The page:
Why Israelis believe they're right

Much of the world sees the Israeli attacks on Lebanon as disproportionate. But for the vast majority of Israelis, including some former doves, the war against Hezbollah is deterrence in self-defense.

Published July 25, 2006 11:42AM (EDT)

In the current issue of its Tel Aviv edition, the magazine TimeOut offers the latest variation on Saul Steinberg's famous cartoon of a New Yorker's view of the world. The foreground on the Israeli illustration shows the cafes of the Shenkin district, Tel Aviv's equivalent to SoHo, and the tree-lined expanse of Rothschild Boulevard. Just past the Yarkon River, the city's northern boundary, these delights give way to a landscape marked by Patriot missile batteries, exploding bombs and incoming rockets, some launched from Tehran, Iran.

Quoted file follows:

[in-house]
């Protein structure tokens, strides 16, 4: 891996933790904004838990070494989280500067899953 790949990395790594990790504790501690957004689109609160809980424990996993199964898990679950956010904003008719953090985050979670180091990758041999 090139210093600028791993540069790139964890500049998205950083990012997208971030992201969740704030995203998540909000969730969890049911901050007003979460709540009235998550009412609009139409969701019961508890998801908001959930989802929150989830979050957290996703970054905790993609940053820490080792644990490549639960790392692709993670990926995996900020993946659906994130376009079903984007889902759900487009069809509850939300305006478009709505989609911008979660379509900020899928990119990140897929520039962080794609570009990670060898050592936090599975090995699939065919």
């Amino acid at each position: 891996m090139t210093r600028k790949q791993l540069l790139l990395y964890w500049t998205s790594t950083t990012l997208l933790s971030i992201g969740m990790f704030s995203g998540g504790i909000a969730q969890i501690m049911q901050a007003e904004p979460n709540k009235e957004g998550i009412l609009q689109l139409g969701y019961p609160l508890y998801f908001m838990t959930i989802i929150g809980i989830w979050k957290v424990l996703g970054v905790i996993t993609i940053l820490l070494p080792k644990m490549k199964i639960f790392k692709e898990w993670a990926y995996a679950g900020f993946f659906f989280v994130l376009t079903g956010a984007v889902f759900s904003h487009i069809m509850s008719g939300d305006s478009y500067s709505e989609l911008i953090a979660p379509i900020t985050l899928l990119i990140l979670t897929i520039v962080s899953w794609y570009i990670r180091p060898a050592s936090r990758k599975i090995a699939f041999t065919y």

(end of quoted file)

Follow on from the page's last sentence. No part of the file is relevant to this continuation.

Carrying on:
As so often in Israel, gallows humor explains something essential about the national temperament. In the case of TimeOut's cover, the relevant temperament is Israel's unity in supporting the war against Hezbollah, Iran's proxy in south Lebanon. Anyone who finds it surprising that 95 percent of Israelis endorse the aerial bombardment of Lebanon with its hundreds of civilian casualties, as a recent poll by the newspaper Maariv found, should consider the implicit punch line of TimeOut's visual joke. The battlefront in this war comprises a good deal of sovereign Israel. What might look to much of the outside world like "disproportionate" military action seems to the vast majority of Israelis like deterrence in the cause of self-defense.